Britain’s shameful waste of food has been confirmed by a new study that shows more than two-thirds of produce grown for bagged salads, just under half of bakery goods and four out of 10 of apples are thrown away.
Tesco, working in conjunction with the Waste and Resources Action Programme (Wrap), calculated the food waste “footprint” for 25 of the supermarket’s best-selling products – looking at what was wasted both inside its supermarkets and in the homes of its customers.
The retail giant admitted that 28,500 tonnes of food waste were generated in its stores and distribution centres in the first six months of this year.
It also estimated that uneaten food costs families about £700 a year.
The company said it was changing its sales tactics in a bid to reduce household waste, by ending multi-buy offers on large bags of salad and removing “display until” dates from fresh fruit and vegetables.
It will also rearrange 600 in-store bakeries to reduce the amount of bread on display and improve stock control.
In 2011, Wrap estimated that 15 million tonnes of food waste is generated each year in the UK – with more than half coming from households – and the issue is seen as a growing international problem.
“Food waste is a global issue and collaborative action is essential if we are to successfully reduce it and reap the financial and environmental benefits of doing so,” said Wrap director Richard Swannell.
“We welcome Tesco’s approach to tackling food waste across their whole supply chain and, by identifying the hot spots, they can tackle these areas effectively.”
Tesco’s commercial director of group food Matt Simister said the changes they were making were “just the start”.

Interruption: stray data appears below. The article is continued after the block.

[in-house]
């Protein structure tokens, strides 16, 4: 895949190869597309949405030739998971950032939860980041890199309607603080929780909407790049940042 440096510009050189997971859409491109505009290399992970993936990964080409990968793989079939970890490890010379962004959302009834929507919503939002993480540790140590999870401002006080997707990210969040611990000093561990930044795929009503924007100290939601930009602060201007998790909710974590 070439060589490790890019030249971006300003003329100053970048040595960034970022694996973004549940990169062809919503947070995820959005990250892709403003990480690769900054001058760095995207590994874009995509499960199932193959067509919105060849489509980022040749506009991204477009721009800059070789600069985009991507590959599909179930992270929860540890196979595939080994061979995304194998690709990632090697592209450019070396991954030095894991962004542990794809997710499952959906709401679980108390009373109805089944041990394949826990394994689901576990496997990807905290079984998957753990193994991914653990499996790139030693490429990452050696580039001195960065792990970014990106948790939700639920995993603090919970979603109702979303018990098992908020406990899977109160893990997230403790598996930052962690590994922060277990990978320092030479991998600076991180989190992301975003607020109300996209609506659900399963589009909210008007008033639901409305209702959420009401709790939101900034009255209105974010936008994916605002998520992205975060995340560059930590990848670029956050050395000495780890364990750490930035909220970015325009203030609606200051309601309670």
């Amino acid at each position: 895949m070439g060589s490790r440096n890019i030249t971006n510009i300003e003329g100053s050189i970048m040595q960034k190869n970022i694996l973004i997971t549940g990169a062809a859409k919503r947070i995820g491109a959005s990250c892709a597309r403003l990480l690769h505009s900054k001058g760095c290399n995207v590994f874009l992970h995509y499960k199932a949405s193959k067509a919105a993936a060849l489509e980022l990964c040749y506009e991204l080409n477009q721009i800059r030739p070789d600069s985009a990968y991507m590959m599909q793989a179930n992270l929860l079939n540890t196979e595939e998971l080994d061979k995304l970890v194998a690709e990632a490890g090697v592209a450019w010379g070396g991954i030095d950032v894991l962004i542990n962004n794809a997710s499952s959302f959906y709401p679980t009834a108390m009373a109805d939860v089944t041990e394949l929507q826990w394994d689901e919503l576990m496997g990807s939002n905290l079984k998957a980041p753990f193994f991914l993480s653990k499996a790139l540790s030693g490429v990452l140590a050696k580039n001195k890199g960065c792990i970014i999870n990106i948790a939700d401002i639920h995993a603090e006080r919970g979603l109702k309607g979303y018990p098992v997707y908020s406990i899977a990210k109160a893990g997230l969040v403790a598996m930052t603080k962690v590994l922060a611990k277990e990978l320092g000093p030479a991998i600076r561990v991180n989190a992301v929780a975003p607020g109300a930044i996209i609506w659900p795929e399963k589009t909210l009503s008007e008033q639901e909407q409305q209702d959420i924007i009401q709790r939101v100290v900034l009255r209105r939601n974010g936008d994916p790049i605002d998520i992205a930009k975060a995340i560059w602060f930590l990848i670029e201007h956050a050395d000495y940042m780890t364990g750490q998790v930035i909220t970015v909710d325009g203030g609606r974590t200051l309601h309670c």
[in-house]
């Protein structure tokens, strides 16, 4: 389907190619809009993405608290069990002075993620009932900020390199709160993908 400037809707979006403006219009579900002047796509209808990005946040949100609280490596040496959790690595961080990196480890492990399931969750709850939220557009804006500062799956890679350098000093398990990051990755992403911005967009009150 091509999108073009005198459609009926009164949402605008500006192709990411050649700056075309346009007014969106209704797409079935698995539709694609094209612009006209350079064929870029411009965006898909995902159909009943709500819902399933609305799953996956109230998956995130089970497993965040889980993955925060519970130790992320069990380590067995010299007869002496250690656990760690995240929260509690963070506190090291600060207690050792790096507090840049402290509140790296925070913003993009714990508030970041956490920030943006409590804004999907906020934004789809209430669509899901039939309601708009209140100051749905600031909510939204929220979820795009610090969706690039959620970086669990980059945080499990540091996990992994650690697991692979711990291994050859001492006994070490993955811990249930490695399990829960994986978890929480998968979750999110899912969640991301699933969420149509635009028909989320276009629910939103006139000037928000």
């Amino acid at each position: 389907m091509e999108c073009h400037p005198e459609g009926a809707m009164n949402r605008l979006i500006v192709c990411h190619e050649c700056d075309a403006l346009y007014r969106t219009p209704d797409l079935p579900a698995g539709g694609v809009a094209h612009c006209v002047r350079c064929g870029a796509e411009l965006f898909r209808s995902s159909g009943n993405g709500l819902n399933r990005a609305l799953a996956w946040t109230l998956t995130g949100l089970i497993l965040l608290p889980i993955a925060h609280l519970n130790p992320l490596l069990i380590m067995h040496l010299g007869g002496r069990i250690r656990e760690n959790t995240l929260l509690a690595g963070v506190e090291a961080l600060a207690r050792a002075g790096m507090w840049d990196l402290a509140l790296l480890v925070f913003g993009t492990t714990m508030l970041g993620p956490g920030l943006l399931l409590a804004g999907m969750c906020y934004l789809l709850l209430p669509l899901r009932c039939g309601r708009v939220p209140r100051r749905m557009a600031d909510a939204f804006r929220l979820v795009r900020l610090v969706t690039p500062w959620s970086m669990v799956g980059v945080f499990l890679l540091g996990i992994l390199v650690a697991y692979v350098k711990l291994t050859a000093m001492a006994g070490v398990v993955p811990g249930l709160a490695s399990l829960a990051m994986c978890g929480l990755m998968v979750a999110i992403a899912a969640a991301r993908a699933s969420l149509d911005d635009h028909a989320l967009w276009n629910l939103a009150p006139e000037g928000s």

“We’ve all got a responsibility to tackle food waste and there is no quick-fix single solution. Little changes can make a big difference, like storing fruit and vegetables in the right way,” he said.
“We’ll be reviewing what else we can do. We’re working with our suppliers to try to cut waste at all stages of the journey from farm to fork.”
The research found that 68 per cent of produce grown for bagged salad was thrown out, 35 per cent of it in the home. A quarter of grapes are also wasted between the vine and the fruit bowl and a fifth of all bananas are uneaten – with customers throwing one in 10 in the bin.
Tesco said it was involved in trials with apple-growers to reduce pests and disease and will provide simple tips to customers about storing the fruit after finding that more than a quarter of the wastage happens at home.
It will also share tips with customers about how to use leftover bread, and is working with grape and banana suppliers to improve delivery times and conditions.
Wrap said that since 2007 the amount of food waste produced by UK households had fallen by 1.1 million tonnes to 7.2 million tonnes in 2011. Of that, 4.4 million tonnes was usable food, rather than scraps or bones.
Last month, the United Nations’ Food and Agriculture Organization (FAO) said in a report that 1.3 billion tonnes of food was wasted globally.
Wasted food decays to produce methane, a significant greenhouse gas, and also wastes the water used to produce it.
FAO director-general José Graziano da Silva said as the report was launched: “In addition to the environmental imperative, there is a moral one: we simply cannot allow one-third of all the food we produce to go to waste, when 870 million people go hungry every day.”